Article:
Iraqis learn the efficiency, complexity of U.S. logistics
January 11, 2009
CAMP TAJI, Iraq — Sometimes Gatorade is crucial to the fight in Iraq.
The blue, red and green bottles, along with a mix of energy drinks, are stacked at U.S. outposts throughout Iraq. They turn up on convoys at joint security stations and are available in bulk when soldiers are sweating through long summer days in 120-degree weather.
“Sometimes the Gatorade can be more important than fuel,” said Capt. Bryan Williams, commander of Company A, 225th Brigade Support Battalion, 2nd Stryker Brigade Combat Team, 25th Infantry Division.
The constant availability of sports drinks is one example of the complex and efficient U.S. supply system in Iraq. But among Iraqi authorities, such support is hard to find. Most posts are left to fend for themselves in a decentralized, “fly-by-night” system, Williams said.
Often, Iraqi soldiers pool money from their paychecks to buy food and supplies for their operations center. For missions, Iraqi officers are given stacks of cash to supply troops through the local economy.
“They will go and purchase local food from vendors,” said Williams, 36, of Redlands, Calif.
Meanwhile, funding for supplies such as beds and vehicle parts is not available. “The central government is really hoarding the parts and the money,” he said.
The Army is trying to pass along some supply expertise to the Iraqis as U.S. operations are scaled back under the new security agreement. Williams and his company are an obvious model. The company has provided food, water, fuel and other services to more joint security stations than any other company in Iraq since it deployed about 13 months ago, according to Williams.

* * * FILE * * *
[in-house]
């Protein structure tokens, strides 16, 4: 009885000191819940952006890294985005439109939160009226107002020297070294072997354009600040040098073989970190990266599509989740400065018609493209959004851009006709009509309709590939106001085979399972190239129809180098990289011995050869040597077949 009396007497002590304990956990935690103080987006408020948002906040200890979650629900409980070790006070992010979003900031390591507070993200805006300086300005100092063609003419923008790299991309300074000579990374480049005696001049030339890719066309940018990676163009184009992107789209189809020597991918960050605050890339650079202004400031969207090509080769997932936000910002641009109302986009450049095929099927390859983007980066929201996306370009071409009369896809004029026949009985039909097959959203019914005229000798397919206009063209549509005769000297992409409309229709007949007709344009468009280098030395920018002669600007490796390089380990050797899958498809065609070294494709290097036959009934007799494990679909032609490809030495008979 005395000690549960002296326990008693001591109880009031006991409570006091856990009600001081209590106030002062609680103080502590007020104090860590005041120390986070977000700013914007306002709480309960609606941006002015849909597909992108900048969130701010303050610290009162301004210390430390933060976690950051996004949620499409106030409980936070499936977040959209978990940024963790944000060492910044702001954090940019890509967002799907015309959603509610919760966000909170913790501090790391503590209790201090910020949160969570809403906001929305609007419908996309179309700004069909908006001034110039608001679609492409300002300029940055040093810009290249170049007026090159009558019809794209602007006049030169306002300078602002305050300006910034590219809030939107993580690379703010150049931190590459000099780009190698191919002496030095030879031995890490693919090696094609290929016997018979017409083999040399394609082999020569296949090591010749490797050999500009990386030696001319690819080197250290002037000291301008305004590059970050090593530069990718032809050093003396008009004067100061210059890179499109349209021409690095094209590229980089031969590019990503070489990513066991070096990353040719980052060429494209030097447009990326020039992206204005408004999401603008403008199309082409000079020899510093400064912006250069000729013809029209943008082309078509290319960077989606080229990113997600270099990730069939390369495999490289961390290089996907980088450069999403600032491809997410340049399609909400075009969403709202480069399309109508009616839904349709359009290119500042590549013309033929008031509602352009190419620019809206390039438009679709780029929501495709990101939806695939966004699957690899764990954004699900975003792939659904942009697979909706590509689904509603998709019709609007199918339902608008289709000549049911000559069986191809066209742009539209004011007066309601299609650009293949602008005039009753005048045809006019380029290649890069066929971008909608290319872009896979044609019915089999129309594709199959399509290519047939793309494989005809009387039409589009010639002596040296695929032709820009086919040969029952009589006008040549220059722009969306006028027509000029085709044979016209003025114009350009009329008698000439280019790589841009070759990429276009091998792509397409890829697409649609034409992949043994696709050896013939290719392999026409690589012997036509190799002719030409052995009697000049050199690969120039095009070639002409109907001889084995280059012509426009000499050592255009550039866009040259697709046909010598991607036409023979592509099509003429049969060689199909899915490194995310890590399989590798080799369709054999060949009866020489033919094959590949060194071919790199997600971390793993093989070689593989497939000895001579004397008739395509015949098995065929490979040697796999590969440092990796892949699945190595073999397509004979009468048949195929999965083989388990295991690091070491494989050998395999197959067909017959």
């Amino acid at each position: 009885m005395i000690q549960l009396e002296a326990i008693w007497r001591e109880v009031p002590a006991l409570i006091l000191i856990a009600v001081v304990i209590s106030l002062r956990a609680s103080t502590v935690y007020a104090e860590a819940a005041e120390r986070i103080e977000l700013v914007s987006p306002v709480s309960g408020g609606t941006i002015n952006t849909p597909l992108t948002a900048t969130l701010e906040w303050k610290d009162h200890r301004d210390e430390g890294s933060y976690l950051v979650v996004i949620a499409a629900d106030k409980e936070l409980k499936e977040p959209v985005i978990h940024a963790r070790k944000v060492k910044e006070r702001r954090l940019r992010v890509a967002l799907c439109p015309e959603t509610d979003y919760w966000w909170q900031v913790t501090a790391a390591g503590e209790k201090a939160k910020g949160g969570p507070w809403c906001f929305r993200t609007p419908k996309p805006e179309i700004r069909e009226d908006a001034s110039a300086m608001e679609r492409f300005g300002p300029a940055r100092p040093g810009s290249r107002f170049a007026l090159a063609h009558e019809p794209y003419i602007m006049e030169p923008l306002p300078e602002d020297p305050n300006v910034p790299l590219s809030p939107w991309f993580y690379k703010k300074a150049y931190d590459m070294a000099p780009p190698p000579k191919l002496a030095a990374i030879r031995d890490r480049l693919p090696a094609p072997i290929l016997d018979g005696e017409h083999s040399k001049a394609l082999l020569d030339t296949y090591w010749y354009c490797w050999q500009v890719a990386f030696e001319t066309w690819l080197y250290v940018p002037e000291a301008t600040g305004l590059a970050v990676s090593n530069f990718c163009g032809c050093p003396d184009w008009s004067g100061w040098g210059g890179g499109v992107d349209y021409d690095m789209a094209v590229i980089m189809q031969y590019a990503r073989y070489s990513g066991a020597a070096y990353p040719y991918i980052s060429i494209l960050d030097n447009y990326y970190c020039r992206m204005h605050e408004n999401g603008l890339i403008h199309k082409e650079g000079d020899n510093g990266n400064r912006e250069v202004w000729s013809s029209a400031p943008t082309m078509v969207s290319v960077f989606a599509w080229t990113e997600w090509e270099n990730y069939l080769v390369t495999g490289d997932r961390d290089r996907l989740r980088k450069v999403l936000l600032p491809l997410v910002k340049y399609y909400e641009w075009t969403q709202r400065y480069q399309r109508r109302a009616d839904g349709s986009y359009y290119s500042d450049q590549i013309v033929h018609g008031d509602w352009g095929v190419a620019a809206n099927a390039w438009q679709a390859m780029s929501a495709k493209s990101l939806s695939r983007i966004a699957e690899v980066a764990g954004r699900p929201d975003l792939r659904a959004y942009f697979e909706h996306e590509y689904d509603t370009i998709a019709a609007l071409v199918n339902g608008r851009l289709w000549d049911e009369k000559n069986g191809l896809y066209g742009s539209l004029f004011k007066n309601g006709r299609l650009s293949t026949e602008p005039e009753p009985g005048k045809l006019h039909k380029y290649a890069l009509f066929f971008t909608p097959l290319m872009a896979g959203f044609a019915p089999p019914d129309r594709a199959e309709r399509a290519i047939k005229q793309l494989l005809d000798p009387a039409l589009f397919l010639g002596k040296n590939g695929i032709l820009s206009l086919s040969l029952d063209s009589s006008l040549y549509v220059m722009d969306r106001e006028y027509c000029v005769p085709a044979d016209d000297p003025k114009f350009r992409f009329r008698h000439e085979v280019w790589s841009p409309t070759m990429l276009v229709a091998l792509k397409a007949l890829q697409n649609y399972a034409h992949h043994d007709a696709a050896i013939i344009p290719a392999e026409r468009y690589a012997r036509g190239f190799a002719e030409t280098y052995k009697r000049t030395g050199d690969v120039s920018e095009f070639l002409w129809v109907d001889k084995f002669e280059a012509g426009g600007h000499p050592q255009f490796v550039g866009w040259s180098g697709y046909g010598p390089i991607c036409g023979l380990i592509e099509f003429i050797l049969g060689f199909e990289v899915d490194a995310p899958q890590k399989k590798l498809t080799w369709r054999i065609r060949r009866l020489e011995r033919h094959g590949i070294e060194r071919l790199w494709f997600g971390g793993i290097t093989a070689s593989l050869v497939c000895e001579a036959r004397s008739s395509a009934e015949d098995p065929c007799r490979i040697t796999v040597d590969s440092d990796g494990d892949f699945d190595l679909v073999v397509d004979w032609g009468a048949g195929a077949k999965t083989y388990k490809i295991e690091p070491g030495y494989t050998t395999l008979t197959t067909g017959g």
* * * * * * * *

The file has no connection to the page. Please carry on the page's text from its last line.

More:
At its most busy, it supplied 16 of the joint outposts around Camp Taji — twice as many as the previous unit and with half the manpower, Williams said.
“If you can dream it, we supply it,” he said.
The supply trips, which now include 13 joint stations, are planned days in advance for security and accuracy. Most deliveries are made late at night to reduce the U.S. presence in the area.
The company has been teaching embedded Iraqis the supply system, which includes an emphasis on the importance of non-commissioned officers and the need for safety. Overall, the logistics battalion said it has trained about 1,400 Iraqis in various fields.
The first embedded officer went back to his unit and created an NCO position one week after the training, which was a signal the training is taking root, Williams said.
On Thursday, 1st Lt. Nakesha Moultrie of Company A was pointing to her computer screen at Camp Taji, showing a young Iraqi officer a diagram of a joint security station that would be supplied the next day. The map showed traffic patterns, buildings and the classes of supplies for each area.
“I think it is important to show [the supply convoy] pictures so they can visualize where they need to go,” said Moultrie, 35, of Georgetown, S.C.
Lt. Abbas Fadhel, a transportation platoon commander with the 9th Iraqi Army Division Logistics Battalion, spent a day learning the planning process for convoy security and a day traveling with the company on resupply missions.
Abbas said he would apply the planning and coordination methods to his supply fleet, which moves supplies from a nearby airport to storage centers in the area.
But his job will not include moving any food or beverages to army stations.
“Right now, each unit gets the money and supplies themselves with food and water,” Abbas said.